Organizers have developed a Facebook page, “El Diario de los Deliveryboys en la Gran Manzana” (The Diary of Delivery Boys in the Big Apple) which provides “online support network, a space to alert of bicycle thefts, traffic accidents and discriminatory encounters reported by Spanish-speaking immigrants who brave the urban frenzy to satisfy a New Yorker’s takeout cravings.” The site, which has 52,000 followers, also “has helped ensure that each fallen compañero is given a remembrance — a practice that has become almost ritualistic, reminiscent of the farewells to police officers killed in the line of duty.”
Year Opens With Some Increases in the Minimum Wage
There’s already some good news in 2024.
Work is more than a paycheck. It can be dangerous, boring, challenging, engaging, satisfying, or fulfilling. A joy, a calling, a grind, a necessary evil. And unless it’s volunteer work, it comes with a paycheck that at least prevents the worker from falling into poverty
The good news is that the new year ushered in an increase in the minimum wages in 22 states, according to the Economic Policy Institute. The National Employment Law Project says 40 cities and counties will do the same. Washington state has the highest U.S. minimum wage at $16.28 per hour. And in California, workers cannot face retaliation for discussing their wages, asking how much co-workers earn, or encouraging them to seek a raise.
Currently, 30 states and Washington, D.C., have minimum wages above the federal minimum wage of $7.25 per hour; five states have not adopted a state minimum wage: Alabama, Louisiana, Mississippi, South Carolina and Tennessee. (see current minimum wages by state here).. Meanwhile, the federal minimum wage lags way behind at $7.25 The Raise the Wages Act of 2023 would increase the federal minimum wage to $9.50 per hour and then increase annually by $1.50 an hour, reaching $17.00 an hour beginning 5 years after such effective date.
An adjustment to the federal minimum wage is LONG OVERDUE. See more here.
Agencies Join Forces to Protect Worker Health, Safety and Labor Rights
One thing we know for sure about our federal agencies that have mandates to protect workers’ health, safety, and rights is that they are woefully underfunded and understaffed. For example, the AFL-CIO estimates that it would take over 190 years for OSHA to inspect every company in the United States just once. The National Labor Relations Board, which protects the rights of private sector workers to take organize unions and take collective action to improve their wages and working conditions, is also understaffed and underfunded and faces increasing demand for its services.
With so few resources and inspectors, and so many workers and workplaces in need of assistance, deciding where help is most needed can be a daunting challenge for these agencies. That’s why it’s good news that OSHA and the NLRB have signed a Memorandum of Understanding (MOU) to strengthen their cooperation and information sharing, including the possibility of coordinated investigations and inspections and a mutual desire to address certain anti-retaliation and whistleblowing issues.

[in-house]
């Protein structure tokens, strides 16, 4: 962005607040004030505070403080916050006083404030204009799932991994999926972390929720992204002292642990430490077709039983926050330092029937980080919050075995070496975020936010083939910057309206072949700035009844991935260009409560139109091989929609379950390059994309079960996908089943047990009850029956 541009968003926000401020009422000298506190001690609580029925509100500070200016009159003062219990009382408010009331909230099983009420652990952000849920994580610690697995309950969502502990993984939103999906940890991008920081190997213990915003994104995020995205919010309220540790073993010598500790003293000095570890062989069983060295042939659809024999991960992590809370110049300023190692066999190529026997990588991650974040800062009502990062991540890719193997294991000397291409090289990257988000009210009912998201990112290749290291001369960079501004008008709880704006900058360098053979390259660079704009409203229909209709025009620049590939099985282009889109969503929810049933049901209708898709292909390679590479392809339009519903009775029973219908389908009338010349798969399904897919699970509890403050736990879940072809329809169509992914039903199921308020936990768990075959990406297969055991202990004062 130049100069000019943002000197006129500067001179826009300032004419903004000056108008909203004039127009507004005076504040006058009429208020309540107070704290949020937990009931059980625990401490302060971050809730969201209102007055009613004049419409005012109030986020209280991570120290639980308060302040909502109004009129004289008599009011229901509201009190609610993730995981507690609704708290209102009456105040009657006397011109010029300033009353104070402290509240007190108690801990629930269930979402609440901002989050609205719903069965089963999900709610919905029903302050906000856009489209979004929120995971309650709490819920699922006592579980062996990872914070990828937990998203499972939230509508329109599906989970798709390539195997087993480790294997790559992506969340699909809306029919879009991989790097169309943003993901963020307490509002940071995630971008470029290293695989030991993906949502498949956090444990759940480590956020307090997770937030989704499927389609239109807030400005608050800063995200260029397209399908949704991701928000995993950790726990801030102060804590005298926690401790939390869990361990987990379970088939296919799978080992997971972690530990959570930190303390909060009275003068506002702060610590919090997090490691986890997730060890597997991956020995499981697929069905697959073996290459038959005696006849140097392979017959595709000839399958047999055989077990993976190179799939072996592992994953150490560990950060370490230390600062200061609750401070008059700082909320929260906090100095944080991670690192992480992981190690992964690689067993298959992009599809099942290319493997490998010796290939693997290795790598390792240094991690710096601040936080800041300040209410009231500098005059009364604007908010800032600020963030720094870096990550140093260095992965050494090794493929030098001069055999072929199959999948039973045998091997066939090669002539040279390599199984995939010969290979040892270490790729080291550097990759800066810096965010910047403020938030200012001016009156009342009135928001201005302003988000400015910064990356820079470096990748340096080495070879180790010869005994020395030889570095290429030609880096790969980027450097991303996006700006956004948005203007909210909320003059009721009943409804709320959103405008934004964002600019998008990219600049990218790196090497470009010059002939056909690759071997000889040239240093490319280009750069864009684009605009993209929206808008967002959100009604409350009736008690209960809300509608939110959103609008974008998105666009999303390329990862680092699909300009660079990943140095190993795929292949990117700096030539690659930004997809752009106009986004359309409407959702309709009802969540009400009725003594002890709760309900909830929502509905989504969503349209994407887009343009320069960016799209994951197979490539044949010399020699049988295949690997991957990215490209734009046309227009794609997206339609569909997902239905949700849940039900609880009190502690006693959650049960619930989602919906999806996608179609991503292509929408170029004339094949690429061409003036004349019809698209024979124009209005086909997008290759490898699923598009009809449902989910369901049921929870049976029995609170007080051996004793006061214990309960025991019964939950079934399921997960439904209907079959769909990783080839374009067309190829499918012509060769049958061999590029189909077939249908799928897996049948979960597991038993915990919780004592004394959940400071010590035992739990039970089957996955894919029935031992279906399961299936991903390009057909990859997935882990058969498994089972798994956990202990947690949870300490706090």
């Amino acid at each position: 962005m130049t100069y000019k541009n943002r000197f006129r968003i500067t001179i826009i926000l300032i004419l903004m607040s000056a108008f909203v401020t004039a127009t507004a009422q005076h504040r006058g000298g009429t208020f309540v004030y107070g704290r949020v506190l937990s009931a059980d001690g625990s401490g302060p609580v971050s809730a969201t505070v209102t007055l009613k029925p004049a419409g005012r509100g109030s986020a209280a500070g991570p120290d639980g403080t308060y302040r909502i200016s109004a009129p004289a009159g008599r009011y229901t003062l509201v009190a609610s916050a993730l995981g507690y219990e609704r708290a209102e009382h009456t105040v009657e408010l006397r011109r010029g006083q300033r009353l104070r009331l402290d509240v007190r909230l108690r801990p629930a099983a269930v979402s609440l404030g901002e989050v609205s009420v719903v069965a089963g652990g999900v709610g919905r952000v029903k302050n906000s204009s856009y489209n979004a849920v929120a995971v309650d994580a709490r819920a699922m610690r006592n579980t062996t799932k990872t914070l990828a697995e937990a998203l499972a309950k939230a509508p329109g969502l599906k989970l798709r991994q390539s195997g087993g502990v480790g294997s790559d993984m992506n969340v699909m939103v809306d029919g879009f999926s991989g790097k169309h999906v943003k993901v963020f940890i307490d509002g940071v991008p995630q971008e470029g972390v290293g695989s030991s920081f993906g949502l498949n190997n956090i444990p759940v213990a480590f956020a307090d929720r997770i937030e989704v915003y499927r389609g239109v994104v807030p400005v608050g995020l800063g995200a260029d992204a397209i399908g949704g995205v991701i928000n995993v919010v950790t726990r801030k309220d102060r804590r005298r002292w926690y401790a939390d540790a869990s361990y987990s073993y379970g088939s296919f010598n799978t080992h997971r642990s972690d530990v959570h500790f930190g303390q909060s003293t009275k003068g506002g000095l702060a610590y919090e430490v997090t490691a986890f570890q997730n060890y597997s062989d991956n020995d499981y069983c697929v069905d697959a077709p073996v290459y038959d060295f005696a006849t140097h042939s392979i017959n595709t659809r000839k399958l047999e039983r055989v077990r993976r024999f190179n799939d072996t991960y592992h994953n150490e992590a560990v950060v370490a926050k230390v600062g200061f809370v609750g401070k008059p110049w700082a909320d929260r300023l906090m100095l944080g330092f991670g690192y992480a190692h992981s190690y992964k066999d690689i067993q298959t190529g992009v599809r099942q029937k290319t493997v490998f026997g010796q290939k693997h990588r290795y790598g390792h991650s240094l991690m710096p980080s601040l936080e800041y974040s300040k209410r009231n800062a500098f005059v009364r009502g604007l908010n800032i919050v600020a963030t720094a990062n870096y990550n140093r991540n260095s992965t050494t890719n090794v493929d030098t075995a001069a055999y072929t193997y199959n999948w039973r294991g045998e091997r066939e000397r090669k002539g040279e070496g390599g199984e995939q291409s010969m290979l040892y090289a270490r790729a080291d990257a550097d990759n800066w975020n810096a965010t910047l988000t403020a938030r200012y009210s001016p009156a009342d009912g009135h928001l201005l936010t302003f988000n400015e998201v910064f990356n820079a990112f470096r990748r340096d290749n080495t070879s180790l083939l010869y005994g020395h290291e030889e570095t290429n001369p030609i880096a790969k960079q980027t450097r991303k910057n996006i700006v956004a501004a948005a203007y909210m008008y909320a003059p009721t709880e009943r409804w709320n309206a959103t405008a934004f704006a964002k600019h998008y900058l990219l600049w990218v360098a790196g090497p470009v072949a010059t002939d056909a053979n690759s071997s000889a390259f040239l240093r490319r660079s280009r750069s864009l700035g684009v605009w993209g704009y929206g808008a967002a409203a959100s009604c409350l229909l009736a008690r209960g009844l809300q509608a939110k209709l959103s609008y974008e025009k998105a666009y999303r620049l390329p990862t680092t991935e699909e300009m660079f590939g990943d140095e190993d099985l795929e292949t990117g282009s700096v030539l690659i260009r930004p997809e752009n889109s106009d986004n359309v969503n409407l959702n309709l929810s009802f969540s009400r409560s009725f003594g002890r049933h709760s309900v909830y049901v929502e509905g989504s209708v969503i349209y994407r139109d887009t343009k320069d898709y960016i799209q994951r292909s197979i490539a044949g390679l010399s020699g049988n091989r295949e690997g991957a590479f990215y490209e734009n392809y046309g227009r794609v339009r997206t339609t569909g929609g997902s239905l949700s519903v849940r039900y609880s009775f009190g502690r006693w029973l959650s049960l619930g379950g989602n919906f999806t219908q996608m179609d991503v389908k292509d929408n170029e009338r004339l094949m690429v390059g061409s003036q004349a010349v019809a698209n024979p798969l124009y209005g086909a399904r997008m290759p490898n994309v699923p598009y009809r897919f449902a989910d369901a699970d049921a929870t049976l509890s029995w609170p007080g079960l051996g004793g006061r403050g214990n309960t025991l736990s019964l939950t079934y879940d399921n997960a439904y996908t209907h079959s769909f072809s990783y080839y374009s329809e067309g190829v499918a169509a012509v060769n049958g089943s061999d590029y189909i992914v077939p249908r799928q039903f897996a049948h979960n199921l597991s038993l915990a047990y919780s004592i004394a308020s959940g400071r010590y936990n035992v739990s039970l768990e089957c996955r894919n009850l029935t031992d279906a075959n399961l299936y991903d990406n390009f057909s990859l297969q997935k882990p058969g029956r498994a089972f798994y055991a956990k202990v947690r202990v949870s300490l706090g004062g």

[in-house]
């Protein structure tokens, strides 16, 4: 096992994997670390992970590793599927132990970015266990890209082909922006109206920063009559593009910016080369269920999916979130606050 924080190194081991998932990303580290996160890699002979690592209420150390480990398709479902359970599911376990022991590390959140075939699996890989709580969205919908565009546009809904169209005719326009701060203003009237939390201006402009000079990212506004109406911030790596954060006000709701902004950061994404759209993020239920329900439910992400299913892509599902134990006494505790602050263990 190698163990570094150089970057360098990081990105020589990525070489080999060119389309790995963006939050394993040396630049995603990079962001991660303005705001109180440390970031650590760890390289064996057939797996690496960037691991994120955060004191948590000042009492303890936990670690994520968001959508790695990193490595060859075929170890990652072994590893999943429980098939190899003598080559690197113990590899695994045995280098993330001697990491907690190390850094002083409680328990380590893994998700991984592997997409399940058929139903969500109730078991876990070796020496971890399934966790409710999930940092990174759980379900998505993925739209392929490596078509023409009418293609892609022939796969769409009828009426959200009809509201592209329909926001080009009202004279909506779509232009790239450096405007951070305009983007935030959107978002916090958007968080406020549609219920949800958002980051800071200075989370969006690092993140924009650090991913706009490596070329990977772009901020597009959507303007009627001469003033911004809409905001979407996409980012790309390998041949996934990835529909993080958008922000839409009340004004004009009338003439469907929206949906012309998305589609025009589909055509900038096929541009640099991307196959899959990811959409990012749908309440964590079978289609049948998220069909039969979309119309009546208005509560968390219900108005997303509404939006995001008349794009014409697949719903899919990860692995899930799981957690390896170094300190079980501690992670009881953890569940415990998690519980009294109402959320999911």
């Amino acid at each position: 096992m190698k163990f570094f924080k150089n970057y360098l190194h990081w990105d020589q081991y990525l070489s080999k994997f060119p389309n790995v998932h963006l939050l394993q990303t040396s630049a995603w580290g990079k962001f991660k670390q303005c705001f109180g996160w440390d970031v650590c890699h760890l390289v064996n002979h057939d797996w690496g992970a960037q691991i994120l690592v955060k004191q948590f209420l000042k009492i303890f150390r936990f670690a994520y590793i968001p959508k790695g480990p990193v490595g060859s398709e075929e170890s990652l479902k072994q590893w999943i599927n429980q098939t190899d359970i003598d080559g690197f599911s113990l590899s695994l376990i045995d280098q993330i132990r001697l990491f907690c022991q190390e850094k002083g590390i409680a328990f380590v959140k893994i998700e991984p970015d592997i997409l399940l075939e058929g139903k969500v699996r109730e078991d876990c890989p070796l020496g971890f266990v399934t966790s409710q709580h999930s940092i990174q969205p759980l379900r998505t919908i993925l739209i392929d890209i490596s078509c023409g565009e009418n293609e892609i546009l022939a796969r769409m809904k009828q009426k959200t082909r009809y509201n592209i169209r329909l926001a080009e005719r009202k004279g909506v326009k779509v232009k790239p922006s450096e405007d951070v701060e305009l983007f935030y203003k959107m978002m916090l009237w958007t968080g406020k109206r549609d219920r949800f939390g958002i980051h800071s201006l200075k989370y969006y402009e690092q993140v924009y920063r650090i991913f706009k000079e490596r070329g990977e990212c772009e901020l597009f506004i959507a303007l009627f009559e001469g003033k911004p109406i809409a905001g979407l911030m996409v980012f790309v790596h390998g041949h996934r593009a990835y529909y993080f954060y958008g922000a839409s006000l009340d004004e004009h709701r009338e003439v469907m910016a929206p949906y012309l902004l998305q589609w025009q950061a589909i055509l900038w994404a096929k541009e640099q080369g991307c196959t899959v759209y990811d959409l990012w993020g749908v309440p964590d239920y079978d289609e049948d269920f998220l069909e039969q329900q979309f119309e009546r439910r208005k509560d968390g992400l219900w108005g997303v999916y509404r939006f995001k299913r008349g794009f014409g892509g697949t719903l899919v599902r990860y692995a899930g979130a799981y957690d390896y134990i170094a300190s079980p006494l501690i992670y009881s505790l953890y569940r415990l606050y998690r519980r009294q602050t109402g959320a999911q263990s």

Under this MOU, NLRB investigators will inform OSHA when they spot a likely health and safety problem in the course of their investigation, and OSHA would inform the NLRB when they find worker rights violations or unfair labor practices in the course of theirs. Neither agency would be empowered to enforce the other agency’s laws, but under the MOU, their staff would be trained to recognize violations of the other agency’s laws and how to report those potential violations.
The MOU will also help workers who have been subject to retaliation by their employer for engaging in actions to protect their health and safety at work. The Occupational Safety and Health Act has a very short time period — only 30 days – in which employees who have been retaliated against can file a whistleblower complaint. But the NLRB, which has similar protections for workers, has a 6-month time limit. If a worker has missed OSHA’s 30-day deadline, OSHA inspectors can alert them that they can still file with the NLRB.
MSHA Submits Silica Standard for Final White House Review
The Mine Safety and Health Administration (MSHA) has finally reached the last stage of its silica standard: White House review.
Silica dust, created by drilling through solid rock, has been shown to cause particularly severe cases of black lung disease called progressive massive fibrosis (PMF). The MSHA standard would follow OSHA’s silica standard, issued in 2016, that applied primarily to construction and foundry workers. The agency will attempt to issue a final standard before the end of April, the estimated deadline after which a Republican Congress and President can use the Congressional Review Act to repeal the standard.
According to a recent study, nearly 1,200 cases of progressive massive fibrosis, a severe and debilitating form of black lung disease that affects coal miners, have been identified at U.S. health clinics in recent years.
Published Jan. 4 in the Journal of the American Medical Association, the study adds to the growing science showing that PMF, an occupational illness once considered to have been nearly eradicated, is resurging among U.S. miners and especially young miners.
Study researchers identified 1,177 cases of PMF among patients at 11 Black Lung Clinics over six years. Located primarily in the Appalachian region of the U.S., the clinics provide screening, medical care and education to coal miners and their families.
Most of the miners with PMF said they had worked underground for all or part of their careers. The patients were overwhelmingly male and had an average age of 65, though 6% of them were under age 50. The majority worked in Kentucky, Virginia or West Virginia, home to much of the U.S. mining industry.
Upon screening, more than a third of the workers had small, rounded dense or hazy areas in their lungs known as r-type opacities, implicating silica dust exposure as a key risk factor, the researchers said. In June, the U.S. Mine Safety and Health Administration proposed new measures to strengthen silica dust protections for the 50,000 miners who work in the industry.